Saint Matthias Evangelical parish church in Plymouth has had a solar PV array installed on its historic roof. The solar system was installed by Exeter-based SunGift Solar and is set to save the church hundreds of pounds a year on electricity bills whilst significantly lowering its carbon footprint.

The church, which serves Mutley, the city centre and Plymouth University, has had 16 Canadian Solar modules fitted to the south-facing roof its church hall. The installation of the panels presented a particular problem due to the steepness of the roof. As there was no a ‘ridge’ to hang a roof ladder on, SunGift staff had to utilise the system’s panel rails to safely install the array. SunGift were able to install the system in just three days.

The Reverend Paul Bryce, Chaplain of the church, said: “One of our major running costs is our electricity bill, so anything that we can do to reduce this – and ensure that it doesn’t rise over the coming years – is hugely beneficial.”

In addition to reducing the church’s carbon dioxide emission by more than 2 tonnes per year, the PV panels will generate more than £1,200 in electricity bill savings and feed-in tariff payments.

The installation also includes 16 SolarEdge OP250-LV power optimisers, which maximise energy throughput from each individual module and communicate performance data to the SolarEdge monitoring portal. 

Gabriel Wondrausch, Managing Director of SunGift Solar, said: “It’s always satisfying to install renewable energy systems for local community groups, as so many people benefit from the work.  As the costs of utilities rise, many more churches are looking towards renewable energy, as it guarantees them lower costs over both the short and long term and it reduces their environmental impact.”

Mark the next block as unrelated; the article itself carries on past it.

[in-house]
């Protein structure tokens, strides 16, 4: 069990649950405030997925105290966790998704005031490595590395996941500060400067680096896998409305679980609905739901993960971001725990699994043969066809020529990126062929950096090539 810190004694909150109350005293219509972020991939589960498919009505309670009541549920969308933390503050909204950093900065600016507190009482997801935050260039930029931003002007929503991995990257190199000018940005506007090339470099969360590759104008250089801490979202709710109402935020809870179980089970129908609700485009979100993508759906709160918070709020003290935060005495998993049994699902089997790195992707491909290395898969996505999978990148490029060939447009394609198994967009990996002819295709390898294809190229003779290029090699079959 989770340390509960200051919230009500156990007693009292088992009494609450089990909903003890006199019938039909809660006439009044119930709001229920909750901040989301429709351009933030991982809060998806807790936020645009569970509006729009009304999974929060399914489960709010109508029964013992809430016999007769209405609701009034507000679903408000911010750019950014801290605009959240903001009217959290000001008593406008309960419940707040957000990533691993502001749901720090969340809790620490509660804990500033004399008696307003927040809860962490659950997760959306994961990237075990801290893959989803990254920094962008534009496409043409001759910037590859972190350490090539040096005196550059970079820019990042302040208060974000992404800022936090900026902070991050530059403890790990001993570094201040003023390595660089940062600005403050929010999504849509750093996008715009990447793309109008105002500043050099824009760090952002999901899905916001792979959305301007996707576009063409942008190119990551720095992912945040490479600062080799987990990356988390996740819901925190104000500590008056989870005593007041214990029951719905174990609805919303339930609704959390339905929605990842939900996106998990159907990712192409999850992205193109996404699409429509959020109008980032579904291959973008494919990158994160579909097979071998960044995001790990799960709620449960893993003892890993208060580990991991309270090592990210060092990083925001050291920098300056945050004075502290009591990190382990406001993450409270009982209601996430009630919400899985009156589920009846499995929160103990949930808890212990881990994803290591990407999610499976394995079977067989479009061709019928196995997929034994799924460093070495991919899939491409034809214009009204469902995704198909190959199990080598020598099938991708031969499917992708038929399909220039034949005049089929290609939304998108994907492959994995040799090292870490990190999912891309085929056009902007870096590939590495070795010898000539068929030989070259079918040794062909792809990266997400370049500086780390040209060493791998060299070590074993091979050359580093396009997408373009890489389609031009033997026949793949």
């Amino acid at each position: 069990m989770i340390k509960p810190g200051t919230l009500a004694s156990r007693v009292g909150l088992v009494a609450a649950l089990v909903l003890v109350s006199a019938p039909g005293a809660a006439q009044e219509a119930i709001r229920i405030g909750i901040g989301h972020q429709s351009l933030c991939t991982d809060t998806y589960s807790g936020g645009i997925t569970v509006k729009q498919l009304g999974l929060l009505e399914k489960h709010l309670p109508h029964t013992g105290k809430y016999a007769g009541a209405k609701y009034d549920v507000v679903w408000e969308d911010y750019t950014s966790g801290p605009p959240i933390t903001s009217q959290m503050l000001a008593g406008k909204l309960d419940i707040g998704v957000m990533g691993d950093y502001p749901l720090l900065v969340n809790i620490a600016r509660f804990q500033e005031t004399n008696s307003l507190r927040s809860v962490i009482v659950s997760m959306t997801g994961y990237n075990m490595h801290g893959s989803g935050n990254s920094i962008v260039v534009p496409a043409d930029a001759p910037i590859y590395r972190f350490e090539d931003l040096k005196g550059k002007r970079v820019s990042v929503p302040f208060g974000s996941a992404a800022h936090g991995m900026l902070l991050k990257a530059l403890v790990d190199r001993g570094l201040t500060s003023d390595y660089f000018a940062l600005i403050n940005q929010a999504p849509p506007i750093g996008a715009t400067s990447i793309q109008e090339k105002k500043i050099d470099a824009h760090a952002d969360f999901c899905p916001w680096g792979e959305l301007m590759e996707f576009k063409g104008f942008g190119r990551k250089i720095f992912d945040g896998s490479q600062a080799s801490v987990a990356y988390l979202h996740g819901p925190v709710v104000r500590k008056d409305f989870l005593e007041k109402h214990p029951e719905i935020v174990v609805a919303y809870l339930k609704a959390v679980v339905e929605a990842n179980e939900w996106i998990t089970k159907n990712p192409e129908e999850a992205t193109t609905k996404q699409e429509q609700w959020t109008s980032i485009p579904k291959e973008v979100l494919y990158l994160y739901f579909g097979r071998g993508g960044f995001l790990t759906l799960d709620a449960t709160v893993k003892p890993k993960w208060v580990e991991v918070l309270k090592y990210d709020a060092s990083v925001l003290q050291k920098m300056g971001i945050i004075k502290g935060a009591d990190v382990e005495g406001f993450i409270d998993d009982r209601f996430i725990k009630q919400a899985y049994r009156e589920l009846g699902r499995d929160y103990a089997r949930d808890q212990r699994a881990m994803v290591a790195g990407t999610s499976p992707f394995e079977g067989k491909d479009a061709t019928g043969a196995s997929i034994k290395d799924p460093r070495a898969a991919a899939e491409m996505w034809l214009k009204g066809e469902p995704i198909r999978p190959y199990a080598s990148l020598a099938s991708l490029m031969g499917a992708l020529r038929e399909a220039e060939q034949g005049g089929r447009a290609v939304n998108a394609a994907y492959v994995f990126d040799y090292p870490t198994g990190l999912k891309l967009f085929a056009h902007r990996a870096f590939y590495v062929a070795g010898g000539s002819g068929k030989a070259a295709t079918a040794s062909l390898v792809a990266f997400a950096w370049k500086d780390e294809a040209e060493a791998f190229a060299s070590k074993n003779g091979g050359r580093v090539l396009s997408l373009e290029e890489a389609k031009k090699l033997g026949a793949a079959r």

The Reverend Bryce added: “Using a reliable local company like SunGift Solar to carry out work has its definite benefits.  Not only did they fully accommodate the needs of all of the groups that use the hall, but they saved us valuable time and money by carrying out additional maintenance work on the roof and replacing a number of broken slates. I can’t recommend them highly enough.”

The idea for solar panels started last summer when the church carried out a sustainability audit as part of the Church of England’s national Shrink the Footprint campaign, which is aimed at reducing emissions by 42 percent by 2020 and 80 percent by 2050.  The audit clearly showed that installing a solar PV system would deliver both environmental and financial benefits. 

“We have a high number of community groups that use the hall,” added Reverand Bryce, “particularly our Little Angels nursery group, which uses the facility every day.  This means that almost all of the free energy we generate is used by us, rather than being fed back into the national grid.”

St Matthias’s Church is also going further to engage its congregation, providing them with an information sheet about the system and access to its online statistics package so that they can monitor how much energy the panels are generating minute by minute.